Should Apple fear Microsoft's rumored tablet assault?
Hewlett-Packard and Research In Motion tried but failed in taking on the iPad.
How can you make $1 billion selling tablets? Start out with $2 billion and compete against Apple (AAPL). iPad victims to date include computer heavyweight Hewlett-Packard (HPQ), and BlackBerry maker Research In Motion (RIMM). Apple entirely dominates the tablet market with more than six out of 10 tablets displaying the Apple logo.
Microsoft (MSFT) appears ready to step up to the plate to see if it has what it takes to go against Apple in the tablet-space war. Microsoft will need to put everything they have into it, including a few Windows 3.11 machines back in the shed. (Microsoft owns and publishes TechBiz, an MSN Money site.)
Both Hewlett-Packard and RIM were forced to write down hundreds of millions of dollars in inventory. Unfortunately for RIM, the write-downs in inventory may not be over. After RIM's CEO Thorsten Heins' recent earnings warning, expect continued depreciation. (Read my article Will Apple's Shot at Google Hit RIM and Nokia Instead?)
Based on last quarter's earnings release, Dell (DELL) hasn't fared much better. Michael Dell and the Texas crew will have to sit on the bench and wait to take another swing at Apple's tablet juggernaut. Microsoft's highly anticipated Windows 8 is due for release soon and is Dell's best chance at cracking the market.
Google's (GOOG) Android open source platform, has presented the only real challenge to a complete and total domination by iPad. It's difficult to gauge the benefits to Google as Android is open source and free. Because Android is developed by Google and subsequently provided to vendors for free, Google must rely on secondary sources of income like advertising and app sales. Apple, on the other hand, generates profit producing revenue from iPad sales as well as secondary sales, including apps.
Microsoft, obviously tiring of vendors' inability to significantly penetrate tablet shares, reportedly has decided if you want it done correctly, you have to do it yourself. The tech world can't be surprised considering how quickly tablet sales are taking over the computing space.
Can Microsoft's significant shift from strictly software production into an integrated product solution provider work? Apple has successfully managed to keep both sides of the seesaw balanced; however, they do it on a much larger scale than Microsoft is contemplating. Remember, Hewlett-Packard and RIM with near-unlimited resources have failed miserably and embarrassingly.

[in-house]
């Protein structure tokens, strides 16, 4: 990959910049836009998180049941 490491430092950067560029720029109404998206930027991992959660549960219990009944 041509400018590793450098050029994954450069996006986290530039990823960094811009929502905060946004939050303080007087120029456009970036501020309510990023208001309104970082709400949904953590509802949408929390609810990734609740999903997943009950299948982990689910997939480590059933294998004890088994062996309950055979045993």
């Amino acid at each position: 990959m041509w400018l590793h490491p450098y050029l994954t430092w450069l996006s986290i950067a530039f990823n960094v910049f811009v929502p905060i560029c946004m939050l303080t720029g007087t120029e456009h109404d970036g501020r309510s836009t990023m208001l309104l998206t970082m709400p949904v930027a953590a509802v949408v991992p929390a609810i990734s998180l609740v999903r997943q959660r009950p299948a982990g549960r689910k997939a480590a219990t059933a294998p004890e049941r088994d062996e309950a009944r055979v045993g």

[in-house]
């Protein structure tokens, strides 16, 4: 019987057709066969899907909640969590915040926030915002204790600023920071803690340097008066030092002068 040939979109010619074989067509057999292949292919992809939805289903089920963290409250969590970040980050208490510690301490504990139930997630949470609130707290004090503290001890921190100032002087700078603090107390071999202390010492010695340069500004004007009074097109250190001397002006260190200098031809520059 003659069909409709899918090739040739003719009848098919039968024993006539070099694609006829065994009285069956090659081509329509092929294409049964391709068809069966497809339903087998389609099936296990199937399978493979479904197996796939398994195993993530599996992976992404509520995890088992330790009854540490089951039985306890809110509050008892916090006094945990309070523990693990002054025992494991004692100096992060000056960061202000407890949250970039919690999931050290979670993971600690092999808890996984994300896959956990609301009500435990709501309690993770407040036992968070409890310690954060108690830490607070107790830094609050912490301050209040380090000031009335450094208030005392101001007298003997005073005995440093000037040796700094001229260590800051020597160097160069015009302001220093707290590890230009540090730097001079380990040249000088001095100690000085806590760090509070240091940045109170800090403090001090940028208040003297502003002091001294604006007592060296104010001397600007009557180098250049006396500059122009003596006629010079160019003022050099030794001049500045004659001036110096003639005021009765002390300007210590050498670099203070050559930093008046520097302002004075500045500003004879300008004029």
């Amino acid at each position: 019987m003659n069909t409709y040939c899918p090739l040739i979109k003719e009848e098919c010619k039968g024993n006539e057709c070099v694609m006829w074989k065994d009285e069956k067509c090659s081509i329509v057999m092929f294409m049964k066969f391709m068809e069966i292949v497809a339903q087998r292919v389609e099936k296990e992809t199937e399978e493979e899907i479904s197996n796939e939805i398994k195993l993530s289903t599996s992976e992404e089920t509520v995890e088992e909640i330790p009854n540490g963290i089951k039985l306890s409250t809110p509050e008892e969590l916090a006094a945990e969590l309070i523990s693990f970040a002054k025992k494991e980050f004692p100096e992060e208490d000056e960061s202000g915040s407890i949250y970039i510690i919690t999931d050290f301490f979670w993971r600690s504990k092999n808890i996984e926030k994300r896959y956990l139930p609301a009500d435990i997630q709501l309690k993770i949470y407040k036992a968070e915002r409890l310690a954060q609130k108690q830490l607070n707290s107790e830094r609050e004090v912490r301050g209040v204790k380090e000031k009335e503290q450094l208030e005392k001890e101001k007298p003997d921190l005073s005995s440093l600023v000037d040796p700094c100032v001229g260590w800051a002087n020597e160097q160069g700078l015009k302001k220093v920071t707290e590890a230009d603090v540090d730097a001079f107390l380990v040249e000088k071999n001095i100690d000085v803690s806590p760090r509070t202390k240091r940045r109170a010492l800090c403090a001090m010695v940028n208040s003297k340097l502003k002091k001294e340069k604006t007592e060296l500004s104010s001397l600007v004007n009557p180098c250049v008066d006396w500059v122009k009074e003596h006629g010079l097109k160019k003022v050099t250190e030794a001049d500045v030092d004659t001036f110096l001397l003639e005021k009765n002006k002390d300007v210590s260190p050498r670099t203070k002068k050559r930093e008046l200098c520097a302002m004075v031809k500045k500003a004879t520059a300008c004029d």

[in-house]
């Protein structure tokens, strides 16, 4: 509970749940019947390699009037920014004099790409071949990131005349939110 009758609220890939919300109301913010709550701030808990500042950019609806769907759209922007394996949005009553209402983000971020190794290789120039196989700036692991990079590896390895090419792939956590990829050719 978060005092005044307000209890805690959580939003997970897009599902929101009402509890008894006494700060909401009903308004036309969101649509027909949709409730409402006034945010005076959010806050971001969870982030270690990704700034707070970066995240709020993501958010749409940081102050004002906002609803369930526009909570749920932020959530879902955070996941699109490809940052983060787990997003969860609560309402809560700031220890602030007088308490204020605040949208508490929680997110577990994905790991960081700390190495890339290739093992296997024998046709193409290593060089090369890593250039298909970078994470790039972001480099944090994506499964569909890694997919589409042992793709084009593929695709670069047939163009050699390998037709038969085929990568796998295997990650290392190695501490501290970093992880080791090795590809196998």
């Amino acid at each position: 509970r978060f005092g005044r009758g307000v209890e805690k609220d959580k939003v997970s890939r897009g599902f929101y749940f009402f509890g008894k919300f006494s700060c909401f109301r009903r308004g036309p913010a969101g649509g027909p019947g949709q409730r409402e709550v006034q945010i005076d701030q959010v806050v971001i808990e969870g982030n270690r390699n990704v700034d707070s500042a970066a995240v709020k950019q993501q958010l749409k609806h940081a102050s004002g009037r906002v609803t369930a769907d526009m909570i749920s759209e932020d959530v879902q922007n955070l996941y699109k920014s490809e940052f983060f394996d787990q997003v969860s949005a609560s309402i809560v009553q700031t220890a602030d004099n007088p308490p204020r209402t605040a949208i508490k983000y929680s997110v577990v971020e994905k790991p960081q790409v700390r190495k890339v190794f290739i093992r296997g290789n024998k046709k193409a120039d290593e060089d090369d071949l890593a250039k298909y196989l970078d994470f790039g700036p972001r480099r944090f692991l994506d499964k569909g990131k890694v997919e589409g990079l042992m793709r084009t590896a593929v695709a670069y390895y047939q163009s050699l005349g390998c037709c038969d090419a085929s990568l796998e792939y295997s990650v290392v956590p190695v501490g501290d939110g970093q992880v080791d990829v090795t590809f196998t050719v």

If Microsoft is successful in the tablet space, then what? Microsoft will be competing directly with Microsoft's customers as much Apple and Google; maybe more. We have heard this song before with Microsoft's Zune, and it didn't help the bottom line.
Alienating struggling customers comes at a cost and without strong revenue and margins, may result in a serious embarrassment for the Seattle company. The challenge of convincing new manufacturers to support Windows, and invest R&D dollars into the platform is likely to increase too. The concept appears full of peril with a heads-I-break-even-tails-I-lose type of outcome.
Dell, once an Intel-CPU-only computer producer, made news in 2006, when it shifted production to include AMD chips. It would not be surprising to see Dell hedge its market position with Android-platform tablets.
Even if Dell doesn't, other smaller hardware manufacturers are certain to consider the costs and benefits of using Windows 8 in a world that Microsoft is competing in.
A tighter integration with hardware and software may have its benefits, but I believe Microsoft should continue working on its core competency and leave hardware research and development to proven hardware manufacturers.
If Microsoft does enter the tablet hardware space, expect another press release in about two years announcing the sale or discontinuation of the program. Fortunately, Microsoft is smart enough to not bet the farm, and I remain a strong bull in its stock.
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